The Rebellious Rancher - Kate Pearce

Chapter One

Miller Ranch

Morgan Valley, California

Ben Miller didn’t know what was worse, sitting on the back of a horse in the middle of a field of bawling calves, or not giving a damn about sitting in that field because he didn’t want to be there anymore. Now that his big brother, Adam, owned the whole ranch, what did that make him? A hired hand? A man without a purpose?

“Ben! What the hell are you doing?” Adam yelled. “You’re supposed to be moving these calves toward the gate!”

He blinked the squalling rain from his eyes, angled his Stetson against the wind, and looked over to where his brother sat waiting by the fence. Adam never looked particularly happy, not having the face for it, but now he was positively grim.

“Come on!”

Ben gathered his reins, clicked to his horse, and went around the back of the bunch of complaining calves. With the help of his two dogs, he pushed the youngsters toward the gate. Luckily, the calves stayed tightly together and, as their mothers started to call out for them, they were more than willing to be funneled into the next field to find food and shelter.

Adam rode off to make sure they all got settled in, and Ben leaned down to secure the gate. It was hard to tell what time it was, as everything was gray, but he had a sense that it was getting late. Most of the delays had been his fault because he hadn’t been concentrating, and the calves kept getting away from him.

Jenna Morgan looked up as he approached the covered area where she was completing the paperwork for the inoculations they had just given the calves. She wore a heavy jacket with a hood, fingerless gloves, and long boots over her jeans to keep out the chill and the mud.

“I think I’ve got everything. Thanks for your help.”

Adam, who had dismounted and brought his horse into the shelter, grunted. “Not that you were much help, Ben.”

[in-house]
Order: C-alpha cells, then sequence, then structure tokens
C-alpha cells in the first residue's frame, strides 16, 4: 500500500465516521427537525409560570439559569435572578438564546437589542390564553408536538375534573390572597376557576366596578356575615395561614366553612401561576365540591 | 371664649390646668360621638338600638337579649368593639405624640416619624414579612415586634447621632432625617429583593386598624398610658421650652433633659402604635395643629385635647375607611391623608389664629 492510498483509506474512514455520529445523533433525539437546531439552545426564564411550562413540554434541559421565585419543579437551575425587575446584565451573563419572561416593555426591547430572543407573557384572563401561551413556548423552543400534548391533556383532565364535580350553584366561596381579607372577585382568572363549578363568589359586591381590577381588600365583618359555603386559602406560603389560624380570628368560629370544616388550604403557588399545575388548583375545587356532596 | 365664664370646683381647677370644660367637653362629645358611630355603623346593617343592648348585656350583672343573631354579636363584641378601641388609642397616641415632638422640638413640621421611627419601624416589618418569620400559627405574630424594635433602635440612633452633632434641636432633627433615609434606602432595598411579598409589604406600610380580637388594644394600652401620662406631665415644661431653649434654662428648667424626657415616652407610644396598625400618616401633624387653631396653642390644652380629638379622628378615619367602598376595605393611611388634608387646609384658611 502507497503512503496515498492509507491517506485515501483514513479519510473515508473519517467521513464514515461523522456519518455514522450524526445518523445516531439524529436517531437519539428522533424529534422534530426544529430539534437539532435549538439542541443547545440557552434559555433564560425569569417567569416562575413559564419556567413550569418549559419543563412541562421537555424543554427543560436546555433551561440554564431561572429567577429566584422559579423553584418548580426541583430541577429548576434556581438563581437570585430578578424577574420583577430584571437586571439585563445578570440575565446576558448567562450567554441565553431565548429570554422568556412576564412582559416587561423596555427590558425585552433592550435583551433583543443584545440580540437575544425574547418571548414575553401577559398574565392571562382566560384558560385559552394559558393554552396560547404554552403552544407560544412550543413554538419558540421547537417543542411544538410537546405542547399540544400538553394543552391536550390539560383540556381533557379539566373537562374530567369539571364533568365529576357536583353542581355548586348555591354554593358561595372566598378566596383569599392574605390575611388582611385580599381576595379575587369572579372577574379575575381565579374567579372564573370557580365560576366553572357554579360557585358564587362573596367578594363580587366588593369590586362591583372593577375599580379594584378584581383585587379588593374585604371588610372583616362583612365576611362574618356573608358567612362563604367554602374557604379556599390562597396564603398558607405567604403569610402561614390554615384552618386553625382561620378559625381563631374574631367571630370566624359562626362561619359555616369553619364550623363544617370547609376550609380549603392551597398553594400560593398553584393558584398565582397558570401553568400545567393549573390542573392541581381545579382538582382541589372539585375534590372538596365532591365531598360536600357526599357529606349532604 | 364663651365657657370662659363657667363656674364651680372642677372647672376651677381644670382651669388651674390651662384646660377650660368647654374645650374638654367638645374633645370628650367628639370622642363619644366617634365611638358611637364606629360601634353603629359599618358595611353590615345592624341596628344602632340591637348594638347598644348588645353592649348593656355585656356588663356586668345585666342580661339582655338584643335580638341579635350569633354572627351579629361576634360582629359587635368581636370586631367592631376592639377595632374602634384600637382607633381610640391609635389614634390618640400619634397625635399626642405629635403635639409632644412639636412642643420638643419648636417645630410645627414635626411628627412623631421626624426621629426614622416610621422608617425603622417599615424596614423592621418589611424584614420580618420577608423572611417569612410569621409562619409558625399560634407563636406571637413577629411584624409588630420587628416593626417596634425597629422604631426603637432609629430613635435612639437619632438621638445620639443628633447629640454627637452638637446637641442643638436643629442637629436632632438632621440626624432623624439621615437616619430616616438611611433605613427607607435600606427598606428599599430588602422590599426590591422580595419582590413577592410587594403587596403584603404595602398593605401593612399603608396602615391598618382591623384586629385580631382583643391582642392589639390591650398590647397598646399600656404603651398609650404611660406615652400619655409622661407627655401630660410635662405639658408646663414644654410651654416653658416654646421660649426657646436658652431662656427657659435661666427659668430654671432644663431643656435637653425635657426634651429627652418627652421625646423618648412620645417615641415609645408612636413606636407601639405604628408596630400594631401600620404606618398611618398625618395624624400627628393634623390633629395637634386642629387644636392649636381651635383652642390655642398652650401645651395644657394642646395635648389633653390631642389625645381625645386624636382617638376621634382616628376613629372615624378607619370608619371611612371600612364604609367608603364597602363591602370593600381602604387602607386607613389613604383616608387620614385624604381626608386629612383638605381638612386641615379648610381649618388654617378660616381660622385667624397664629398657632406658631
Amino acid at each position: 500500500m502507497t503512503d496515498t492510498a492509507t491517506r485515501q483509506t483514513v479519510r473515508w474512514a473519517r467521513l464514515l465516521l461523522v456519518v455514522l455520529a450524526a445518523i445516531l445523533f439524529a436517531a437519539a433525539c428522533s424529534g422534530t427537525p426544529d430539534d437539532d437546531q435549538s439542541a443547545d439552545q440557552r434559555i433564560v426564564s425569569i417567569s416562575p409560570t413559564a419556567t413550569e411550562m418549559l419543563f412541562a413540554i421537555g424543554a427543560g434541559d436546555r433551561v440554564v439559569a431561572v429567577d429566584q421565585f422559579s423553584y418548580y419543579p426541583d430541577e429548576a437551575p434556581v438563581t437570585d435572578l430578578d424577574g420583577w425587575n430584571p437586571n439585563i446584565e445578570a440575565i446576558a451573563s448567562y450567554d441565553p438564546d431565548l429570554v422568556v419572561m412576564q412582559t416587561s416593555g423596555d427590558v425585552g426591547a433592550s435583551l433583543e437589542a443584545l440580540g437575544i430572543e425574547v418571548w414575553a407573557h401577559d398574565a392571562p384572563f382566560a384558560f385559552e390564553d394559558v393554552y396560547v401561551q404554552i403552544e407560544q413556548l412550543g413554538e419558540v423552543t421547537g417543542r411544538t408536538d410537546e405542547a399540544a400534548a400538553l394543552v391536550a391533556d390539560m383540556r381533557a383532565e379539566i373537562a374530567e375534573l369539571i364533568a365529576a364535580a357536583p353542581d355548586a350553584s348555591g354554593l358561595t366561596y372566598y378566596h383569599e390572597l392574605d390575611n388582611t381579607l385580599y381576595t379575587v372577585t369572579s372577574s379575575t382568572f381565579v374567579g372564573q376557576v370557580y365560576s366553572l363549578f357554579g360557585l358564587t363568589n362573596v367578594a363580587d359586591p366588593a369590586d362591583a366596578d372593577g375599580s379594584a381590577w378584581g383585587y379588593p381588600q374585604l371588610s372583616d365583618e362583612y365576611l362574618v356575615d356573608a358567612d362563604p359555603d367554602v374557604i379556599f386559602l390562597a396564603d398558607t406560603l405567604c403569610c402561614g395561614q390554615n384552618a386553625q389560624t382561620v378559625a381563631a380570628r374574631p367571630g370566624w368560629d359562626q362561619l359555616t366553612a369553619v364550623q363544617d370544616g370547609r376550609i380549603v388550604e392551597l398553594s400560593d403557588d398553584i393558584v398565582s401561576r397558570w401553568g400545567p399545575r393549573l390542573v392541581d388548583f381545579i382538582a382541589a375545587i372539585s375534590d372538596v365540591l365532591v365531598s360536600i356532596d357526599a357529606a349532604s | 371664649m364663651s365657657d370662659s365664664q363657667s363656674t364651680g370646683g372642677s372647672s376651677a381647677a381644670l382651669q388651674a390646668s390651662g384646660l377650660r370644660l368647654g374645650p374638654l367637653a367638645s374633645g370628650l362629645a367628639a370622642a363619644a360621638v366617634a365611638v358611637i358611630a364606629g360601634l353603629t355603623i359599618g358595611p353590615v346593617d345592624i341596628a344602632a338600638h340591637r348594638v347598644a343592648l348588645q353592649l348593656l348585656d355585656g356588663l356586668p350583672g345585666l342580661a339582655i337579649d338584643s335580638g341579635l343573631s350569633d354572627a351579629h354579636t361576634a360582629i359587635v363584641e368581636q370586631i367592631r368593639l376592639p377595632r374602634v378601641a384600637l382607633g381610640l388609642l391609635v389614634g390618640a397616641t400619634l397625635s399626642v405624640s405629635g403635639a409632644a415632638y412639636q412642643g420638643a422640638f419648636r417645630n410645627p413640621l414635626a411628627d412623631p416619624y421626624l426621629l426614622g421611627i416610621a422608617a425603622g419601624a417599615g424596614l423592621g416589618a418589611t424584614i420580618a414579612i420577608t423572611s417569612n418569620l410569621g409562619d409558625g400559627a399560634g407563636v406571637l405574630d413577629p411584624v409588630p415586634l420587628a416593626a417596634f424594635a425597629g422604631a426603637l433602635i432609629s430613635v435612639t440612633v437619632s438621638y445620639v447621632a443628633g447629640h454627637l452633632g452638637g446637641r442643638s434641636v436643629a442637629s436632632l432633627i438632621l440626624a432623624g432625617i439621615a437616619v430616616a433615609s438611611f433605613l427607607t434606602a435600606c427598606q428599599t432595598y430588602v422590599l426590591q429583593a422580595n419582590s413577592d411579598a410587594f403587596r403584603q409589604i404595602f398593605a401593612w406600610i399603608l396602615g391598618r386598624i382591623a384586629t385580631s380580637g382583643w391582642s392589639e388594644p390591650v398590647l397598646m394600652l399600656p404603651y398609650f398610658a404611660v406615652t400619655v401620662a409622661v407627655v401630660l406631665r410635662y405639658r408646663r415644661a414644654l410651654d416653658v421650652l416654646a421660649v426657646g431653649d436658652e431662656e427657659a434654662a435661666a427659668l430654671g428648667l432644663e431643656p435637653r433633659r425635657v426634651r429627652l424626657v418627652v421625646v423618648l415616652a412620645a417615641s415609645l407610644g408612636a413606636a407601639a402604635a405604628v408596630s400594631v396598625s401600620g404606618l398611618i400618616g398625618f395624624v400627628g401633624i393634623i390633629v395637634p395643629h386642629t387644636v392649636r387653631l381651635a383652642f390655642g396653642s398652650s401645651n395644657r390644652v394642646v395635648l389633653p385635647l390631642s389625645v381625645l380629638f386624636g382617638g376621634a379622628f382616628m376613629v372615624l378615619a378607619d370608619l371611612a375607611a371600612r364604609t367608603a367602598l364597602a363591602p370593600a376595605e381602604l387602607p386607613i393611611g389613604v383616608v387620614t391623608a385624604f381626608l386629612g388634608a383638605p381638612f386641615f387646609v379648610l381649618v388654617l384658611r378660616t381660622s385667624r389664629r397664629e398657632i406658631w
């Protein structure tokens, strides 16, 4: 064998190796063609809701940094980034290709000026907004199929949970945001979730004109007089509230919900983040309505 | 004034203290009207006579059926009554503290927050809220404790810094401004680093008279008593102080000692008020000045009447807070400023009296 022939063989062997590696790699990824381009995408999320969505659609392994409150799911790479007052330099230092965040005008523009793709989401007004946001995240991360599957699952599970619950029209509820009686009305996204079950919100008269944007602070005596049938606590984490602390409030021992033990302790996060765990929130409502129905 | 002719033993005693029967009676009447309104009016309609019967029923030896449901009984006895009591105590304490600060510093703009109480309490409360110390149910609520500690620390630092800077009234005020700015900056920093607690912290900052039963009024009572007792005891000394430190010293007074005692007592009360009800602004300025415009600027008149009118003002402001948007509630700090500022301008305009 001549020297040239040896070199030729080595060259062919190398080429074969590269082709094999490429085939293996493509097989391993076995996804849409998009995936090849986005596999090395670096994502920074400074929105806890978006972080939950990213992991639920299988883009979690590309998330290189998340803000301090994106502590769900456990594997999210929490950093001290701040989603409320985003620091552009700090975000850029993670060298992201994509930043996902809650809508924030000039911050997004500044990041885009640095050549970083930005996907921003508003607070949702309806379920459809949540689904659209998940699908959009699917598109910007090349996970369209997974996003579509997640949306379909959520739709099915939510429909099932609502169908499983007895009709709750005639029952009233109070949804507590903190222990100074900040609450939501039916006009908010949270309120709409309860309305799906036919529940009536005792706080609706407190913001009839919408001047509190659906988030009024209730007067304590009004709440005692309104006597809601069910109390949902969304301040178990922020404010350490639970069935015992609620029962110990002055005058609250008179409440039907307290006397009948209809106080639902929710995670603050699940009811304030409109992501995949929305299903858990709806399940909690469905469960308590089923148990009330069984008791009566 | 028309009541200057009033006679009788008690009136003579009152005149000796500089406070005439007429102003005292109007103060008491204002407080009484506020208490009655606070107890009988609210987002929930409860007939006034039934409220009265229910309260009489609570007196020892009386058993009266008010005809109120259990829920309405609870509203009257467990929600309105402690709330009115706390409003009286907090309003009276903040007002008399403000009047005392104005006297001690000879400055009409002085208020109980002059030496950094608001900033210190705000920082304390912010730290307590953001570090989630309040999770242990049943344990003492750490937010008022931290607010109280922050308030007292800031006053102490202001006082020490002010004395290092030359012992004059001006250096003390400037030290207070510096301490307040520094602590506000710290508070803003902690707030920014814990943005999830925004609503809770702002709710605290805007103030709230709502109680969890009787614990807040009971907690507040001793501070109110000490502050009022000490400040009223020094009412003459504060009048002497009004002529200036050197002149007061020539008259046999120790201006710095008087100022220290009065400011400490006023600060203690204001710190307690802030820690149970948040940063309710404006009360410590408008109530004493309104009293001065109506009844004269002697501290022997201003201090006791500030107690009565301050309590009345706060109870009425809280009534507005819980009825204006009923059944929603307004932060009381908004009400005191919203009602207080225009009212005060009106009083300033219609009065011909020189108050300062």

Ben dismounted, patted Calder, brought him out of the rain, and studiously avoided his brother’s gaze.

Jenna glanced uncertainly from him to Adam and stashed her paperwork in her bag. “I’ll get back to you tomorrow if I have any issues. Keep an eye on the calves for the next couple of days to see if there are any adverse reactions.”

“Will do. Thanks, Jenna,” Adam said.

“Have a great evening.” She slogged off through the mud toward her SUV, which was parked on the other side of the fence.

Adam waited until she drove away and then cleared his throat.

“You got something to say to me, bro?”

“Why would you think that?” Ben fussed around with the straps of his saddlebags.

“Because you’re acting like an ass.”

“Takes one to know one,” Ben muttered, as he found a cloth and went around to clean off Calder’s nose strap, which was so splattered with mud that his nostrils were practically closed up.

“You’ve been salty ever since Dad announced he was leaving me the ranch and stepping back.”

“Really? I wonder why?”

“Ben . . . will you just talk to me?” Adam asked. “If you hate the idea so much, I’ll talk some sense into Dad and make it right.”

Ben finally met his brother’s gaze. They were almost the same height although Adam was slightly taller and leaner. “If Dad wants you to have the ranch, then it’s yours. It makes a lot of sense, and you’ll definitely run it better than he does.”

“Just because something makes sense doesn’t mean it’s the right thing to do.”

“Why are you arguing against yourself, bro?” Ben patted Calder’s nose and put the cloth away. “I totally get why he did what he did. This is on me.” He poked himself in the chest. “I’ve got to work out how I feel about it—not you.”

Adam held his gaze. “I’ll tell him no.”

“It’s too late for that. The paperwork was all done and dusted last week.” Ben took off his Stetson and banged it against his thigh to shake some of the water off.

“I don’t care. We can do it again. I’ll even pay for it if you’ll just stop walking around looking like someone kicked your favorite puppy.”

Guilt coalesced in Ben’s gut. “That bad, eh?”


Ben could never say that his older brother wasn’t a straight shooter. If he said he was willing to go back and renegotiate the deal, then he’d do it. But what would that give Ben? Maybe he should’ve stood up and voiced his concerns straight off rather than stewing on them